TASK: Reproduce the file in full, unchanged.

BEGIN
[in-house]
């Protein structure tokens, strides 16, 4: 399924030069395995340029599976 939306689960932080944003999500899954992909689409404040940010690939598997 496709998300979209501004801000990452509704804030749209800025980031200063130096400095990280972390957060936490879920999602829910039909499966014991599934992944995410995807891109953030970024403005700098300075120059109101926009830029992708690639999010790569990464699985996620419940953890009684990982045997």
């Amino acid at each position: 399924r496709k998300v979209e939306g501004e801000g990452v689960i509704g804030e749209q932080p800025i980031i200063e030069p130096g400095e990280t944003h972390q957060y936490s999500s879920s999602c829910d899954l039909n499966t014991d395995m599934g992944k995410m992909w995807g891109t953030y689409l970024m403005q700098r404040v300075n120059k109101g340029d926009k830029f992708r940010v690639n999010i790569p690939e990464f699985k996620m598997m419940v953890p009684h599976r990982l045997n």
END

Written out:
[in-house]
């Protein structure tokens, strides 16, 4: 399924030069395995340029599976 939306689960932080944003999500899954992909689409404040940010690939598997 496709998300979209501004801000990452509704804030749209800025980031200063130096400095990280972390957060936490879920999602829910039909499966014991599934992944995410995807891109953030970024403005700098300075120059109101926009830029992708690639999010790569990464699985996620419940953890009684990982045997």
């Amino acid at each position: 399924r496709k998300v979209e939306g501004e801000g990452v689960i509704g804030e749209q932080p800025i980031i200063e030069p130096g400095e990280t944003h972390q957060y936490s999500s879920s999602c829910d899954l039909n499966t014991d395995m599934g992944k995410m992909w995807g891109t953030y689409l970024m403005q700098r404040v300075n120059k109101g340029d926009k830029f992708r940010v690639n999010i790569p690939e990464f699985k996620m598997m419940v953890p009684h599976r990982l045997n």